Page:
So as I got older, I ran to other things, other people. I quickly became ensnared by alcohol abuse and did many dangerous things that only served to create glue-strong attachments to other people — things like an adulterous relationship with a married man and countless one-night stands with random men I followed home from the bar. I was constantly anxious and depressed.

But, after I graduated from college, my eyes were truly opened to my selfish, promiscuous existence and my deep desire to find something firm and secure. I hadn’t been to church for years, but one morning I went. During the worship service, God met me in my mess and convicted my heart. Immediately I knew I needed to stop running away from Him and start running toward Him.

In that moment, I realized He was the security and peace I was searching for. I told Him I didn’t want to live this life on my own anymore and I repented for my rebellion and unbelief. I knew that all I was searching for could only be found in Jesus. I resolved to stand upon the secure foundation of the Rock, Jesus Christ, who never changes. After that moment, my whole world changed as God began transforming my heart. It was by far the best change I have ever experienced!

You may not have experienced difficult and often painful change in your life exactly like I did, but I’m sure you have realized that change is inevitable while we are here on this earth.

Change is just a part of life.

How we handle that change is really where we will discover where our hope and sense of security lies. If change is causing us to worry or stress out, we need not to run to other things or people to try to fix our anxiousness. We will always be disappointed, left feeling empty and even more anxious. We must run to God.

Philippians 4:6 tells us that we must not allow anxiety to overwhelm us, but instead, we are to come to God in prayer and cry out to Him with our requests, full of a thankful heart knowing He hears us.

“Do not be anxious about anything, but in everything by prayer and supplication with thanksgiving let your requests be made known to God.”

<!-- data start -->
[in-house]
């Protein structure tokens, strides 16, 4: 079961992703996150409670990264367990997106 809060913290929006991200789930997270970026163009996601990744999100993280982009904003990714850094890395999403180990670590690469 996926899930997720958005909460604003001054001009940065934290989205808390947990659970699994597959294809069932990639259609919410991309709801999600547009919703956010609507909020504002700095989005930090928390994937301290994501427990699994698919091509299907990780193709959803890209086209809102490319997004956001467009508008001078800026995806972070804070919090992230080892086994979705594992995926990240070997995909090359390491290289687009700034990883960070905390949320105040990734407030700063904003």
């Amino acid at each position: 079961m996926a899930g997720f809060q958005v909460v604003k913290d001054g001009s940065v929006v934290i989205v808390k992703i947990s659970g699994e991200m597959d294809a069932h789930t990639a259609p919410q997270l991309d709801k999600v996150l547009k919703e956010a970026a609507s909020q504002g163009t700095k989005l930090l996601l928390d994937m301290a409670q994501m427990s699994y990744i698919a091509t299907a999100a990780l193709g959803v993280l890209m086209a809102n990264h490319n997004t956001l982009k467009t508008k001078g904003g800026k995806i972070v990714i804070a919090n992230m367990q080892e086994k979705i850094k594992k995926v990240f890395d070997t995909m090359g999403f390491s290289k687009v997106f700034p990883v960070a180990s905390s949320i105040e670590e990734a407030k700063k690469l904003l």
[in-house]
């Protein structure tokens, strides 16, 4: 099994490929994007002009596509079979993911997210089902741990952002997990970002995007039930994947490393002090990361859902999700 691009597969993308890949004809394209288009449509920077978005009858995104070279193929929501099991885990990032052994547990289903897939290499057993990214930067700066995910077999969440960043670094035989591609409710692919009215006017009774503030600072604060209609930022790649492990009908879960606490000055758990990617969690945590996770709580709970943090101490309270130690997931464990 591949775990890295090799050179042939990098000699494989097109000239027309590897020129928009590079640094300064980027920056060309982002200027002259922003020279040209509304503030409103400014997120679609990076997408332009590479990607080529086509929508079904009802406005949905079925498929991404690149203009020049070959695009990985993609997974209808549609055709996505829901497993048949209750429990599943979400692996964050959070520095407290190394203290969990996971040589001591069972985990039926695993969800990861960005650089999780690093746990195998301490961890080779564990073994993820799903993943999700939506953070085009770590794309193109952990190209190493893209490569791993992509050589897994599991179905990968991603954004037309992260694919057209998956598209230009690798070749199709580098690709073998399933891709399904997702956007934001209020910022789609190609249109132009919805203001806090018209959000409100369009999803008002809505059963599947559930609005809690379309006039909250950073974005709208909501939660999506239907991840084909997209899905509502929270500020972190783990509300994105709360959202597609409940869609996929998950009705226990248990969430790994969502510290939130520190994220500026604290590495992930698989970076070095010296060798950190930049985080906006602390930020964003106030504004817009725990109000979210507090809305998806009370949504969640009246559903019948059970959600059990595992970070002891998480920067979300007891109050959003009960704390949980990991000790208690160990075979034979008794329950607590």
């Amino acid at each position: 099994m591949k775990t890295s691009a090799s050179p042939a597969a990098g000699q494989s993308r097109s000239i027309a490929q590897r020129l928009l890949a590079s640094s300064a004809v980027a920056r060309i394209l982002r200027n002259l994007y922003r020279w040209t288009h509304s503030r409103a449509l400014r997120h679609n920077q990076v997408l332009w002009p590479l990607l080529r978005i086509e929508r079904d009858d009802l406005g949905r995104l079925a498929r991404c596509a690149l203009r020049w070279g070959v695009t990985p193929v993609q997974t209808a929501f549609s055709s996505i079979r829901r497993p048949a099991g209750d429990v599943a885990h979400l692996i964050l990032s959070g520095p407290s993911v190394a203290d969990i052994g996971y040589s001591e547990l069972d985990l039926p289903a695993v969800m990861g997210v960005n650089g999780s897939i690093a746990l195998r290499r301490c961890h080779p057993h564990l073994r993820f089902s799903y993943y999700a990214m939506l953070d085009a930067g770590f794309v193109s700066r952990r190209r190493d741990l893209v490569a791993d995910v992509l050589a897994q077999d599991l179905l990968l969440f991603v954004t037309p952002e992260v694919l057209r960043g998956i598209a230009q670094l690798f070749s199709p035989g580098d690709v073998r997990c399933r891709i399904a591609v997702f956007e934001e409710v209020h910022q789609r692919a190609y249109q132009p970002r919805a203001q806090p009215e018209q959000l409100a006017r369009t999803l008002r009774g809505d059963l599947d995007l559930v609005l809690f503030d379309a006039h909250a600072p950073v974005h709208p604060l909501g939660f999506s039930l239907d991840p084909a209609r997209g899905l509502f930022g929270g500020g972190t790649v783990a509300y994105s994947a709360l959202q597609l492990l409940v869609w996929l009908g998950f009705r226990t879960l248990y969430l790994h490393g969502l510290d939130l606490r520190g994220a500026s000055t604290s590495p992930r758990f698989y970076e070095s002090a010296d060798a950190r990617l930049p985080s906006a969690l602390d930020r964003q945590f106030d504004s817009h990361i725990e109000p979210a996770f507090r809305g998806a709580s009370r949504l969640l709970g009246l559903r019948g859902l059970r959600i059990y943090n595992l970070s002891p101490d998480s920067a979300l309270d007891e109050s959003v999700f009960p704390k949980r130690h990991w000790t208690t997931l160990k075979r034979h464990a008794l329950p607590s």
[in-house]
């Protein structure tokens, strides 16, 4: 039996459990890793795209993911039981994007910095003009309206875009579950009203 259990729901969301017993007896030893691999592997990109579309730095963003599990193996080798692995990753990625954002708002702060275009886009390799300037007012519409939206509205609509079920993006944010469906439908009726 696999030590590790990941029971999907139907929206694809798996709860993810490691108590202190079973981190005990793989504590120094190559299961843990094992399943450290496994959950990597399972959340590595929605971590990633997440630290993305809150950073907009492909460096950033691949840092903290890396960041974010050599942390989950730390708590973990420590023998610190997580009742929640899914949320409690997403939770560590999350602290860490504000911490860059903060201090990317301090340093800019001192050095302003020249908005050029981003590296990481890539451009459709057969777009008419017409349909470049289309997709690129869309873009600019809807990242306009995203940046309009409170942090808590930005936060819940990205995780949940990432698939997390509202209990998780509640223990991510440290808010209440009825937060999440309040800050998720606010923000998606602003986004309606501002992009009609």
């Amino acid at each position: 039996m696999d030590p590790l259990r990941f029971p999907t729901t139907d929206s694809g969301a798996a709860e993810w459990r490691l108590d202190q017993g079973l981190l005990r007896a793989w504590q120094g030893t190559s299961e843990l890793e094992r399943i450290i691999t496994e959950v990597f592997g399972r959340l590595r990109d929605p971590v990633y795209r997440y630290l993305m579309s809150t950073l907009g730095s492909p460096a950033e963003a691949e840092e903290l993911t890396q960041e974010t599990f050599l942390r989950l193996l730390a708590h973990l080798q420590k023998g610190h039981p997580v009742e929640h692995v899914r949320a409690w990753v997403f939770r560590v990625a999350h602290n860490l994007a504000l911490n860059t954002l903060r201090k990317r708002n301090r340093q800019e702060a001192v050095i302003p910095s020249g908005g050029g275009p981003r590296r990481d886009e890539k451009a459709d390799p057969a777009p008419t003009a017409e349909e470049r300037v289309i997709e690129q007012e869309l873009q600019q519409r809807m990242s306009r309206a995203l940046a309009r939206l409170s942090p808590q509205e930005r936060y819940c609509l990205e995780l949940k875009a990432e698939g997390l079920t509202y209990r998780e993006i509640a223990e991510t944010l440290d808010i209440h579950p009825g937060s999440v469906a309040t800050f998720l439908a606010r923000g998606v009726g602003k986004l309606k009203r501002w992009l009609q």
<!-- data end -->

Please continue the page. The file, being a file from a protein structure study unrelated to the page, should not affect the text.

Philippians 4:6, ESV

Nothing is too small when it comes to our prayers to God; He wants us to come to Him about everything! God not only hears our prayers; He responds with giving us His peace and protection. 

“And the peace of God, which surpasses all understanding, will guard your hearts and your minds in Christ Jesus.”

Philippians 4:7, ESV

God’s peace is like nothing else this world can offer; it is beyond all human logic or reasoning.

He promises to protect our hearts and minds when we dwell on our position in Jesus, as forgiven children of God. He is not only the Creator and sustainer of life, but He is our heavenly Father that longs to protect and provide for us. 

So at the turn of 2020, are you undergoing a lot of change, whether by your own hand or by unforeseen circumstances? Is this change causing you to worry?

Instead of allowing these worries to drive you to other sources in an attempt to bring relief, make a list of these worries and take them to God is prayer today. He hears every request. You can find peace and rest assured that He is the One who never changes. Even if everything around you feels like shifting sand, remember that Jesus Christ is firm and secure.

While you are writing down your requests, listen to the old hymn, My Hope is Built on Nothing Less and reflect upon the One who is the only strong and constant foundation.

Tagged : / / / / / / / / / / / / / / / /